Most medications can be taken as usual until the day of your procedure. Be sure to tell your doctor about all medications you are taking as well as any medication allergies. Anticoagulant medications (blood thinners) may have to be adjusted prior to the procedure. Consult with your doctor ahead of time regarding these medications. Also check with your doctor about which prescribed medications can be taken the morning of your procedure, and only take those with a sip of water.
If you have a latex allergy, please let your doctor know prior to your EUS procedure so that any necessary precautions can be taken.
It usually is not necessary for you to take any antibiotics prior to or after an EUS procedure; however, if you normally take antibiotics before dental procedures, let your doctor know. It may be determined that you should take an antibiotic to help prevent an infection. If your doctor is performing specialized EUS-guided treatment, such as draining a cyst or fluid, antibiotics may be ordered. Be sure to tell your doctor about any allergies to antibiotics that you have.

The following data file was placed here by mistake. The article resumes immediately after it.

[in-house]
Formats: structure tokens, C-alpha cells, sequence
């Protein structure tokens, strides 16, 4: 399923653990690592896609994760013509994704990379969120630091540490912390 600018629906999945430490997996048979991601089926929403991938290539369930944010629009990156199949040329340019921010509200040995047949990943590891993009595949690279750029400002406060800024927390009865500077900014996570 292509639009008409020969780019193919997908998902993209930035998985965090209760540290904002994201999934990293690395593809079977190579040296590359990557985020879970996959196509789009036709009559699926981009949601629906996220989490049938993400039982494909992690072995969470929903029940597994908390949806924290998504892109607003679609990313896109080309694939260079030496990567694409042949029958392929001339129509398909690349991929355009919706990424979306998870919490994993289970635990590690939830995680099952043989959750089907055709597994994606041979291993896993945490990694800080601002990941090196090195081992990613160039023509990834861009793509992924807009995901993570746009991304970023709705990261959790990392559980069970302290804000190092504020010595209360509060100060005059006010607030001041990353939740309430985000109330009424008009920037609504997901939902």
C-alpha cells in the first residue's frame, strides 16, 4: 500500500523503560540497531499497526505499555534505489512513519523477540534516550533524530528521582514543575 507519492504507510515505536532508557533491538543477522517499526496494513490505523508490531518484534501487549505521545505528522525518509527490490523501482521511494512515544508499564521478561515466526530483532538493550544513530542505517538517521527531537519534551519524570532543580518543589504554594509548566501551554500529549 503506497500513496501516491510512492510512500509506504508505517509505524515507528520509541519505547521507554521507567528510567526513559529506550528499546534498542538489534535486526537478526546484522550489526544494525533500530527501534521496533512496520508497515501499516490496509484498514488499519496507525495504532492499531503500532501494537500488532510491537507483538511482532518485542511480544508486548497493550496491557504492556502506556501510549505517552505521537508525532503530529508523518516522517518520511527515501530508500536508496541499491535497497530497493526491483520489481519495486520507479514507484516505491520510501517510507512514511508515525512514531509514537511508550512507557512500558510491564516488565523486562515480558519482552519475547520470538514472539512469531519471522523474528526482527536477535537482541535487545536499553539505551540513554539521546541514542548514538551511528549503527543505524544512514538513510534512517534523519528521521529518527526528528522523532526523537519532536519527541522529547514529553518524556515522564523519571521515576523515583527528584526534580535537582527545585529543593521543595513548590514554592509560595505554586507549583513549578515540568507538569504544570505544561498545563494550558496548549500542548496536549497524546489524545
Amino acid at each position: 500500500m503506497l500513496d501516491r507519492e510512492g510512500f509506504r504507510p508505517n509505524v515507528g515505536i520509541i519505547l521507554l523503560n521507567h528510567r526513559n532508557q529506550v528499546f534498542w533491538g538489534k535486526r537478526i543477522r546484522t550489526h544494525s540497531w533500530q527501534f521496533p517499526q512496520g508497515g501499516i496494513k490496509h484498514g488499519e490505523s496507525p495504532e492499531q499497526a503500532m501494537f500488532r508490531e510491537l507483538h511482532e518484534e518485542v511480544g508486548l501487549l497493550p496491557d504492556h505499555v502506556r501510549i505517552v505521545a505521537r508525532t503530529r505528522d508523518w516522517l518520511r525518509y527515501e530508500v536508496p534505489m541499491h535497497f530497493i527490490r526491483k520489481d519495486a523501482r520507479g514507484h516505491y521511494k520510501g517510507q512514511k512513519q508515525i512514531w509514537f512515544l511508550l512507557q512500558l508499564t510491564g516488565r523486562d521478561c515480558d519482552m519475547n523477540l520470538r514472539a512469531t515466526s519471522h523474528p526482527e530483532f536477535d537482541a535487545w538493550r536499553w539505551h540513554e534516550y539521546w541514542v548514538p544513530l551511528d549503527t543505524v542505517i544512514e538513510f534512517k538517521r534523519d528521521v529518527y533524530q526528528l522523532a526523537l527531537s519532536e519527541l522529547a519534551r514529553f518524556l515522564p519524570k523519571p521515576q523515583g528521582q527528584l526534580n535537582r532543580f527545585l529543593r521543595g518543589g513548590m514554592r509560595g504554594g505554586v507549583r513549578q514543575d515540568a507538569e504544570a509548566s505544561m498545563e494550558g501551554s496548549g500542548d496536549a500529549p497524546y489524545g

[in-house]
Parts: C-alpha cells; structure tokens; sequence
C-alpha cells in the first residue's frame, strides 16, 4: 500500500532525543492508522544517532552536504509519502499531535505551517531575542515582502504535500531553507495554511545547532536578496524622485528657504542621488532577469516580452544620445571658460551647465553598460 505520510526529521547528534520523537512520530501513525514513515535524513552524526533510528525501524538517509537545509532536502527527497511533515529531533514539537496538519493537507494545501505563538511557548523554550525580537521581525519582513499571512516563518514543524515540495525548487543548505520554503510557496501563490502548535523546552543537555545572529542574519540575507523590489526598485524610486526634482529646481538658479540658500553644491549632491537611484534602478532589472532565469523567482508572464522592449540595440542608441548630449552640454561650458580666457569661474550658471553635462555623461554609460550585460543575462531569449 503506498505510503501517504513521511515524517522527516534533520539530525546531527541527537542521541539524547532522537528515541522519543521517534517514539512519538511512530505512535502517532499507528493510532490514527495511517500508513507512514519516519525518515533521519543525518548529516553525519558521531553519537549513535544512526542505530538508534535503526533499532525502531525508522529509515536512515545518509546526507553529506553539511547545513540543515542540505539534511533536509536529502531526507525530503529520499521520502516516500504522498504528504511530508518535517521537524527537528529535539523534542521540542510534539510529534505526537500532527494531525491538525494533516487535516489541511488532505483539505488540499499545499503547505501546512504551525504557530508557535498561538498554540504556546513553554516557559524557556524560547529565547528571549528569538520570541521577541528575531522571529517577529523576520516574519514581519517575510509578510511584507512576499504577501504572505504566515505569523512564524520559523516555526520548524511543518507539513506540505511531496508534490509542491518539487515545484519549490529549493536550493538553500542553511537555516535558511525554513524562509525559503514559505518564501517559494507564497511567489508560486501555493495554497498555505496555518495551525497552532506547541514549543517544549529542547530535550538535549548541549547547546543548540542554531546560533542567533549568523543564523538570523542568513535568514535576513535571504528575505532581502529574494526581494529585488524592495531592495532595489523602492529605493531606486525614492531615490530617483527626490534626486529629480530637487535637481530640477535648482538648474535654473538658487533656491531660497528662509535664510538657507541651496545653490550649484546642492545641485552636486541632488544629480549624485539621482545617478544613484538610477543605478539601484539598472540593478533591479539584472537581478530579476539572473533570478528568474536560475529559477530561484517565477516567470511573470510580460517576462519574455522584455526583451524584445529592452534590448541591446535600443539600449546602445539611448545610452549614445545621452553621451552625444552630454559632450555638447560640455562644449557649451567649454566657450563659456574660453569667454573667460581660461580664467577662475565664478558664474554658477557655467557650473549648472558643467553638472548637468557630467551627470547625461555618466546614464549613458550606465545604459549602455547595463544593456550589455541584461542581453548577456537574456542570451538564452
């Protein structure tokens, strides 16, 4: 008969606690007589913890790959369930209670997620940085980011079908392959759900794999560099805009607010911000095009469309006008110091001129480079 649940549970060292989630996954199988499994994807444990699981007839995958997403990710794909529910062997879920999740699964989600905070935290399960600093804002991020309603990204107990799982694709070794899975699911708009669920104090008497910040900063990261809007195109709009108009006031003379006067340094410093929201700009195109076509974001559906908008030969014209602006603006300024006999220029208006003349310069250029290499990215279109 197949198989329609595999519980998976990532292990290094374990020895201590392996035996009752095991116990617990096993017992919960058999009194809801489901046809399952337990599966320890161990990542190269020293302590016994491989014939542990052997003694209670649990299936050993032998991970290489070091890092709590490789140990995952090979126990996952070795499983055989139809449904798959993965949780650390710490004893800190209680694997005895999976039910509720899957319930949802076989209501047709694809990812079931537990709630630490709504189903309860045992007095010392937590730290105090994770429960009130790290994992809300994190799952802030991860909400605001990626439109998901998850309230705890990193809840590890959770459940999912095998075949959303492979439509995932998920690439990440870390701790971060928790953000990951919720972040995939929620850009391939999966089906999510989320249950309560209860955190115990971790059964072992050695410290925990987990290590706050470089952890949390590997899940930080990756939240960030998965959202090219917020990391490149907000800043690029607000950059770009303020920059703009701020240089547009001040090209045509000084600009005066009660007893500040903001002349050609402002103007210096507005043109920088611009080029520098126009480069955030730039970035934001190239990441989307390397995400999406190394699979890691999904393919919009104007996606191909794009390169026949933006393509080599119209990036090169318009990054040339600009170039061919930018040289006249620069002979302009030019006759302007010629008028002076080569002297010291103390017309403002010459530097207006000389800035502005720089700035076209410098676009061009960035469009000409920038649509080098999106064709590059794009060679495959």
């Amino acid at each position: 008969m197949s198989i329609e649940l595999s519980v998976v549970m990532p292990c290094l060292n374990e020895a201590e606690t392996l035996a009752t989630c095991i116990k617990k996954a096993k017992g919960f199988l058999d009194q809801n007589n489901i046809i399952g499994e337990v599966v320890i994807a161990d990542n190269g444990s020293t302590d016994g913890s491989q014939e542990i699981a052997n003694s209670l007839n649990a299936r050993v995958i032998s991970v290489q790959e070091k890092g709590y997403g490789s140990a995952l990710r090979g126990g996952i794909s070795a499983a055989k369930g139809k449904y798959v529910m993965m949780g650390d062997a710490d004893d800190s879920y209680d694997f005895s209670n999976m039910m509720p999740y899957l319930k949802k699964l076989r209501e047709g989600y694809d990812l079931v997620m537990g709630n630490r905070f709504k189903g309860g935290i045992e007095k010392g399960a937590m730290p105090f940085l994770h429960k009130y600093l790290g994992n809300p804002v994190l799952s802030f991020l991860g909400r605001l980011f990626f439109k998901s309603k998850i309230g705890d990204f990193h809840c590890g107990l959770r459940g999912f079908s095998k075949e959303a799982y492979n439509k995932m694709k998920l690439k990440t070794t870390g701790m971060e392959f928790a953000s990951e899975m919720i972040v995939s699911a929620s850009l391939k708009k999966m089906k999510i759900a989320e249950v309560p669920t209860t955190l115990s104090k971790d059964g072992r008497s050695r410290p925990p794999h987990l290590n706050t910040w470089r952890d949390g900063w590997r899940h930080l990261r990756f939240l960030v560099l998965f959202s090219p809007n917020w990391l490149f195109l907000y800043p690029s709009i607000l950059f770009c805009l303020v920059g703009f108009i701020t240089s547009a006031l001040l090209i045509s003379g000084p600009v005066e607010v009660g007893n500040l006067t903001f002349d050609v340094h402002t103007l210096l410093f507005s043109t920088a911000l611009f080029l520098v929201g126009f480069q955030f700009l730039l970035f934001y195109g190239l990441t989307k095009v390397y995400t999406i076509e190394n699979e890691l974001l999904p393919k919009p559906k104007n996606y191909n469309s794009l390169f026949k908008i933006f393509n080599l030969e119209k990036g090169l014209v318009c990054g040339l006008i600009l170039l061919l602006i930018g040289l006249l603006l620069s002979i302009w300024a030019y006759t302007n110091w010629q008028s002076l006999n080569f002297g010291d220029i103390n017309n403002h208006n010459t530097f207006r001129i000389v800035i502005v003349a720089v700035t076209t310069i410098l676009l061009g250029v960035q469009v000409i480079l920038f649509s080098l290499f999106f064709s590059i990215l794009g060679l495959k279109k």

For an EUS of the upper GI tract, you will be given intravenous (IV) sedatives to help you relax. The procedure will most likely begin with you lying on your left side. Once you are sedated, your doctor will insert the endoscope through your mouth and guide it through the esophagus and stomach to the duodenum. You will be able to continue to breathe normally with the endoscope in place. The procedure itself typically lasts from 10 to 60 minutes. Most patients consider the exam only slightly uncomfortable, and many fall asleep during the procedure.